A Gastronomical Tour of José Andrés' Restaurants
When you think of tapas and molecular cuisine, the name José Andrés is not far behind. He has been a proponent of both Spanish cuisine and experimental cooking in this country for many years. I'm a big fan of Chef Andrés, a protégé of the famed molecular chef Ferran Adrià, and a king of cuisine in his own right. Anyone who has seen Chef Andrés on his PBS show Made in Spain is familiar with his engaging personality and desire to show the food and culture of his native Spain. Chef Andrés has been lauded and awarded many times over. He won the best chef Mid-Atlantic award from the James Beard Foundation in 2003 and has since taken off. In addition to his restaurants in Washington, DC, he also has Bazaar in Los Angeles and this winter will open two restaurants in Las Vegas.
I was overjoyed when I found out I'd be eating at all of Chef Andrés' restaurants in Washington, DC on my July press trip, which was arranged by Destination DC. Even if I didn't get to meet Chef Andrés, just eating from morning until afternoon at all his restaurants was very memorable. Our goal was to slowly eat our way through all four of his restaurant locations. First, cocktails and appetizers at Café Atlántico with its Nuevo Latino cuisine, Mexican food at Oyamel, Spanish food at Jaleo, and finally Middle Eastern desserts at Zaytinya. Half way through the eating marathon I wasn't sure where I was going to put all the food that remained to be eaten, but as the end neared, somehow I had pleasurably eaten everything and even found room for four desserts.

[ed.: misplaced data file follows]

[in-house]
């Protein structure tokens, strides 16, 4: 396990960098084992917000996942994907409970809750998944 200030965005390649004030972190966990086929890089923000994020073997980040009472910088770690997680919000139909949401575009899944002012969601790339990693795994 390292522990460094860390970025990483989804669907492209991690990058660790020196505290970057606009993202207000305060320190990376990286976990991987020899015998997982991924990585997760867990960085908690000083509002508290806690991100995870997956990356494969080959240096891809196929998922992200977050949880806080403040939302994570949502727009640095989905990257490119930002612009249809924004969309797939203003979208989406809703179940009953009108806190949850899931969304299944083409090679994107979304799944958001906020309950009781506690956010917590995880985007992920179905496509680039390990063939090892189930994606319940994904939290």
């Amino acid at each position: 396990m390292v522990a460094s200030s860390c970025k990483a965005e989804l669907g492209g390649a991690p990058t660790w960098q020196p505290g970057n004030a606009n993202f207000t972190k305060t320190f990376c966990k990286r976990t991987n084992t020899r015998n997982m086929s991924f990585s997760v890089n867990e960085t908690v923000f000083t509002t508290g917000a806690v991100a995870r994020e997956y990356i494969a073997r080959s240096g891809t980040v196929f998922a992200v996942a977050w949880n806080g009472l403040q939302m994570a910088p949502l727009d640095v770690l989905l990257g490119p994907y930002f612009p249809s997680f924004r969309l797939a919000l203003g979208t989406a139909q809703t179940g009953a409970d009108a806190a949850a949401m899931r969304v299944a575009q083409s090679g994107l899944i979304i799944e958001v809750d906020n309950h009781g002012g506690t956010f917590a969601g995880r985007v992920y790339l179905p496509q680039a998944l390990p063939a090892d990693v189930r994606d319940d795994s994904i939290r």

Café Atlántico is considered Andrés’ main restaurant. It serves Nuevo Latino cuisine, dishes inspired by Central and South American cooking. The three-level restaurant also houses minibar, a six-seat molecular cuisine concept bar. Reservations here are almost impossible to come by. Our group sat right across from the bar and imagined what it would be like to have a full tasting course there. Luckily we were offered a treat from minibar, a perfect olive. It's really a deconstructed olive made from olive purée and then spherified in a solution. You must love olives to enjoy this dish, because it's the essence of olives multiplied times ten. I loved it. I also ordered a cocktail since many at our table were having them—mind you this was 11:30 a.m. I thoroughly enjoyed the farm-to-table cocktail, which is made of ingredients that were of particular interest at the farmers' market that morning. That day it was made with watermelon juice, basil simple syrup, and rum and was garnished with salted diced watermelon. Soon followed a shot glass of carrot soup with passion fruit oil. It was super smooth, sweet, and nicely chilled. Next came a dish that I still think about, tuna tartare with jicama and coconut milk topped with sliced avocado, corn nuts, and micro cilantro. Tuna tartare seemed to be the theme of the week while I was in DC, but this was by far my favorite. We finished our time there with a conch fritter that had a béchamel inside rather than out. It was paired with an avocado mousse encapsulated in a mandolined slice of jicama. Some forethought went into making the dish so special.